understanding of the algebra problem, Booth presents common misconceptions about
algebra that appear frequently throughout middle and high school. Her study revealed some of the students’
struggles regarding the significance of a variable and its value in relation to
arithmetic. Students often do not feel
that a problem has a solution if it contains variables; there is no concrete
“final answer” for them to achieve (Booth 23).
Many students explained that, unless explicitly stated, a variable has
no value, and many difficulties arise when students attempt to apply this
confusing value to arithmetic. In a
different way, several students replaced a letter variable with its position in
the alphabet or adamantly stated that two variables cannot have the same value
if they are represented by different variables; there was also an insistence
that the variable must start with the same letter as the unknown quantity (Booth 22).
This coincides with the arguments in the previous articles that students
often struggle with symbolic representation in general, and I have read several
studies that reveal difficulties in algebra arising from these symbolic
misconceptions.

Though she admits that many children utilize informal methods to
understand algebra concepts, Booth was wary about allowing students to rely on
these methods. There must be a balance
between visualizing the problem and defining a procedure. She proposed that “if students are to learn
(and use) the more formal procedures, they must first see the need for them”
(Booth 31). She suggested that teachers
should be aware of possible informal methods used by the students, and there
should be discussion regarding the usefulness and limitations of the informal
methods (Booth 31). Thus, this article
indicated a need for a combination of formal and informal teaching methods to
obtain maximum algebraic understanding for beginning algebra students.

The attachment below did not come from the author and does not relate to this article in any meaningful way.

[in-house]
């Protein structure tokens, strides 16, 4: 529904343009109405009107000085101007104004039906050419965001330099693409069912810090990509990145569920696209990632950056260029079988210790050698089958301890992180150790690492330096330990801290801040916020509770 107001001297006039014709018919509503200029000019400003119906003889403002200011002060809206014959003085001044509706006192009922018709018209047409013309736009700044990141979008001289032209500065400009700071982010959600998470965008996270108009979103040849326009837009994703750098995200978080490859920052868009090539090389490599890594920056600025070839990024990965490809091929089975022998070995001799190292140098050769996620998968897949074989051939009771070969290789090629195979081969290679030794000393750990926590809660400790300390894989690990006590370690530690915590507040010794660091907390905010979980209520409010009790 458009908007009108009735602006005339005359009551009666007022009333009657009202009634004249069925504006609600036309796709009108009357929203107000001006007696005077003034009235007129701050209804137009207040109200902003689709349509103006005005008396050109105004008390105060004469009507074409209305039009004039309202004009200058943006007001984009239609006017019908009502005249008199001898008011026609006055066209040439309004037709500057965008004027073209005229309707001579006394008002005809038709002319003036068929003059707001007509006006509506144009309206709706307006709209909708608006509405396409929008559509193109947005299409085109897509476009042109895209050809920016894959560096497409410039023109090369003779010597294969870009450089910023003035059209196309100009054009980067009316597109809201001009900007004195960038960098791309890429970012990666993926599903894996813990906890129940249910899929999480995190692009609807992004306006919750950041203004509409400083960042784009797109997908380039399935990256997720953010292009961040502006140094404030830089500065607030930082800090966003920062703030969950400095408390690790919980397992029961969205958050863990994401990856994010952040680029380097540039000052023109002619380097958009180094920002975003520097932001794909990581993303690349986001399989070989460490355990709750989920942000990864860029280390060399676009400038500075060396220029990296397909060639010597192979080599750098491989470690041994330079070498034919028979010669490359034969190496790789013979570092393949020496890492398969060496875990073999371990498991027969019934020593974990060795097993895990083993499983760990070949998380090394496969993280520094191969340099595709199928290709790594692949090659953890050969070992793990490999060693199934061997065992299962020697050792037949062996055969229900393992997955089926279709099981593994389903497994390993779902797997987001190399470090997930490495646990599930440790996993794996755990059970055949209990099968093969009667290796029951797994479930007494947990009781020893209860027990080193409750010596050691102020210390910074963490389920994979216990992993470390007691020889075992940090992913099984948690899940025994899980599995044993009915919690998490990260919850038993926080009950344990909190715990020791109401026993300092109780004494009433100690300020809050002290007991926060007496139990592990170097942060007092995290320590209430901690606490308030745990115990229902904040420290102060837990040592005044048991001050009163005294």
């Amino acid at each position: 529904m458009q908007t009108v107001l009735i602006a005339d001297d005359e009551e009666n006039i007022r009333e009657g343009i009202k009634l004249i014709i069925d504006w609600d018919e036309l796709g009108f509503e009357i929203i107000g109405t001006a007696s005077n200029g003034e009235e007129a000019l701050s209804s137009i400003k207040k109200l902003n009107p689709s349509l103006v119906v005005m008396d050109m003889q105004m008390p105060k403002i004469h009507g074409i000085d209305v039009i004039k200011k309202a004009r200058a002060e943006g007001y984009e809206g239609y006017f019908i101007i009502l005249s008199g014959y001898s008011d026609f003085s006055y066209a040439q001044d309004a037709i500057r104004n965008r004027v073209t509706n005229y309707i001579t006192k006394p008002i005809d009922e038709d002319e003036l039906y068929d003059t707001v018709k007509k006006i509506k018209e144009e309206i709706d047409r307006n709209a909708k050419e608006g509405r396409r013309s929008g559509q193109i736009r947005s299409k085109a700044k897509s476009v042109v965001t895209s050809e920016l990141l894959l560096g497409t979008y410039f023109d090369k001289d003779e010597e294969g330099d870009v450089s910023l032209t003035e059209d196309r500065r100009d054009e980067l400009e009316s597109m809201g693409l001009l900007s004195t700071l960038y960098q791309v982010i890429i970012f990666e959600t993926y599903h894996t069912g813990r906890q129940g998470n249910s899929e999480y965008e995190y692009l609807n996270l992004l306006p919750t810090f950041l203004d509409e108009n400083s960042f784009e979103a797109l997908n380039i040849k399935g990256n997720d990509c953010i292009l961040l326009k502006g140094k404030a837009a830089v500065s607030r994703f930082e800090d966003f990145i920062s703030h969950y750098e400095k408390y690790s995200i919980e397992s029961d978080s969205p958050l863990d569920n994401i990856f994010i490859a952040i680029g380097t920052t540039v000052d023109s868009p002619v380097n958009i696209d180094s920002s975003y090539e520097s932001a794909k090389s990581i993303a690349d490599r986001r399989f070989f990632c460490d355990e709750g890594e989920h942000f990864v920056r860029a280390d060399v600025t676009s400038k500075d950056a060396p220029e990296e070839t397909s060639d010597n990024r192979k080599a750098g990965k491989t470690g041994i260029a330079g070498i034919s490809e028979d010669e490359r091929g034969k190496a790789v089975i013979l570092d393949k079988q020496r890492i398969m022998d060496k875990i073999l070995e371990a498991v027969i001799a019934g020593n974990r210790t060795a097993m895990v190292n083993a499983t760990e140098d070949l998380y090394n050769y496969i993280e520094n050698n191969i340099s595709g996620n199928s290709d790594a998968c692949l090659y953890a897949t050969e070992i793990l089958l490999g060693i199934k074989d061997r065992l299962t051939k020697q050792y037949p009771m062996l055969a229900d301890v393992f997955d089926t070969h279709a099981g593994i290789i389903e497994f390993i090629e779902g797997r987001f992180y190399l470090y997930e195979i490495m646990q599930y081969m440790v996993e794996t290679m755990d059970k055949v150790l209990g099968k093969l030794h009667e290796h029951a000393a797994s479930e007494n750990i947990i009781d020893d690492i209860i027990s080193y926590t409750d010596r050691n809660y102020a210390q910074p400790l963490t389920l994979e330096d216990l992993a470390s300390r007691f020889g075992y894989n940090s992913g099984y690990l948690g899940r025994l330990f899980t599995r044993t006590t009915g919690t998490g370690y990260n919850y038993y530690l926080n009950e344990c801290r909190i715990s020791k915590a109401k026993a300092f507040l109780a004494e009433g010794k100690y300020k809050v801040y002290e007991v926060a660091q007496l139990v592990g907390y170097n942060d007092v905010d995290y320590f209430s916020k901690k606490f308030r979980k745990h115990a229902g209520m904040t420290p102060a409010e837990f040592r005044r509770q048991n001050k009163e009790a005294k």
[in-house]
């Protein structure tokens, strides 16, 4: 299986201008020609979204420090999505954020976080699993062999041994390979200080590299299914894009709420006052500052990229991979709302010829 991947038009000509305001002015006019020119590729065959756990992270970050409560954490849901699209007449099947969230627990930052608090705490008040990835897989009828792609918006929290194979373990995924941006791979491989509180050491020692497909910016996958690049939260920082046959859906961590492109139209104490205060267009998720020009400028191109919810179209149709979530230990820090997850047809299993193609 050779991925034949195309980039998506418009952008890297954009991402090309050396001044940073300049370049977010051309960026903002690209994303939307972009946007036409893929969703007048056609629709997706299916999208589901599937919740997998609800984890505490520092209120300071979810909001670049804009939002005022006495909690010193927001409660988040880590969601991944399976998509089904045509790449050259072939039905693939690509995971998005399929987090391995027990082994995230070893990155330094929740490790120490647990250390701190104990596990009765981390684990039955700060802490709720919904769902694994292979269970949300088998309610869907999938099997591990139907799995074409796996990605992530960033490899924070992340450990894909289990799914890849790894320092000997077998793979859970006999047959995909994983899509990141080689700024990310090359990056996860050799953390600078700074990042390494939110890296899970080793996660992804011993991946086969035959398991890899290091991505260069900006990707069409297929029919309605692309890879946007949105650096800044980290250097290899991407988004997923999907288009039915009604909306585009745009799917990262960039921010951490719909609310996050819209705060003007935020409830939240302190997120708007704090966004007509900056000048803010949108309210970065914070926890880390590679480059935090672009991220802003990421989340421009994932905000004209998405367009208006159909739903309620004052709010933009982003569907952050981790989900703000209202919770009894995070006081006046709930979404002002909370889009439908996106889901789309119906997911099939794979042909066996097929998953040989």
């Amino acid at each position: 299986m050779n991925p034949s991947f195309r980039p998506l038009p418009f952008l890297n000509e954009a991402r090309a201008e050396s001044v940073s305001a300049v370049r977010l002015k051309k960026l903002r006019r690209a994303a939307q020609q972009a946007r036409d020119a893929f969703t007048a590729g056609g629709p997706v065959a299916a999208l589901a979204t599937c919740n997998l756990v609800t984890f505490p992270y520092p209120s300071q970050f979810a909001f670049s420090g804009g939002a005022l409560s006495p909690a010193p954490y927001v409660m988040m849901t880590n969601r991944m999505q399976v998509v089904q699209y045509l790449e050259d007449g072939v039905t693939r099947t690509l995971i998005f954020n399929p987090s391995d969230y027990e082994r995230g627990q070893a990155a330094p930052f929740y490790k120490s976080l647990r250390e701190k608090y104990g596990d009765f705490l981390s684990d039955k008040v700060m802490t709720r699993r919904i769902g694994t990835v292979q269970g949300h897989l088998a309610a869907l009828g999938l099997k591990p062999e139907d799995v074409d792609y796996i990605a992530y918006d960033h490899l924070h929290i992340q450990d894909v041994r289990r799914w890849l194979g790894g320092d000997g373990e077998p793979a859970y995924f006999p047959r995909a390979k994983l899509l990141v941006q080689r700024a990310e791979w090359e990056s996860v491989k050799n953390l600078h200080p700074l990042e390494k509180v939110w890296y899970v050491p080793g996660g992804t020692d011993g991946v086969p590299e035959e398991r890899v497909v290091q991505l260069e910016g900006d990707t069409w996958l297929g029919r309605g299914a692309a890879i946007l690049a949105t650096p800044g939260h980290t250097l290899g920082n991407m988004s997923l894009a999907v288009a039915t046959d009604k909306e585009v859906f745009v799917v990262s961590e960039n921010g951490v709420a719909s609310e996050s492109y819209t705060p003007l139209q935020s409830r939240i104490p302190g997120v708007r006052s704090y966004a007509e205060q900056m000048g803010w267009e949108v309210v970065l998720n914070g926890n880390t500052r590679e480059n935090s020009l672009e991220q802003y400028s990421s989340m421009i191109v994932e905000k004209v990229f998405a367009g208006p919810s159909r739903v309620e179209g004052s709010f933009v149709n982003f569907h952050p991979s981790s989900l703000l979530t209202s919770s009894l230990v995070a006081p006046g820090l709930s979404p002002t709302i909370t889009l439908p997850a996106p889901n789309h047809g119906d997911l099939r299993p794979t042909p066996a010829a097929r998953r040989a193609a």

Harold L. Schoen, in his work on “Teaching Elementary Algebra with a
Word Problem Focus,” presented his belief that “it is possible to focus on
interesting applications and word problems in the teaching of first-year
algebra without deleting important topics” (Schoen 120). In his article, Schoen presented several
recommendations for teaching a first-year algebra course. First, he recommended that teachers should
“build new learning on students’ existing knowledge and understanding” (Shoen
120). Students enter an algebra course
with a significant amount of prior mathematical knowledge. He suggested that basic topics such as areas
and percentages should be re-introduced with an algebraic focus to build on
concepts the students already know (Schoen 121). Second, Schoen urged that teaching should “lead gradually from
verbalization to algebraic symbolism” (Schoen 121). By using word problems and verbal representations, teachers can
better connect the underlying concept to the symbolic representation. In addition, he recommends that teachers
“introduce algebraic topics with applications” and teach these topics “from the
perspective of how they can be applied” (Schoen 122,123). This does not only enhance understanding of
how the concept works; it also shows the student its usefulness in real
life. Overall, Shoen argued that the
use of word problems in the classroom is beneficial to developing an
understanding of symbolic representations.
He proposed the use of word problems to provide application to algebraic
methods, and insisted that implementing
a word problem focus in the mathematics classroom is extremely feasible.

In her article entitled “Developing
Algebraic Reasoning in the Elementary Grades,” Jinfa Cai used a cross-national
comparison to point out the need for increased development of algebraic
strategies at the elementary level to give students a better grasp of problem
solving (Cai 1). In a comparison
between the U.S., Japan, and China, fourth and sixth graders from the U.S.
repeatedly avoided algebraic techniques, while students of the same age from
China and Japan used algebra much more frequently in problem solving (Cai
2). The fact that any students of this
age would use algebra reveals that algebraic concepts can be taught and
understood at the elementary level.
Thus, to enhance their problem solving abilities, students should be
well exposed to algebra before middle or high school.

Cai explained the differences in problem-solving techniques by citing
different teaching methods. In the
U.S., there is an emphasis on concrete methods and examples, while Chinese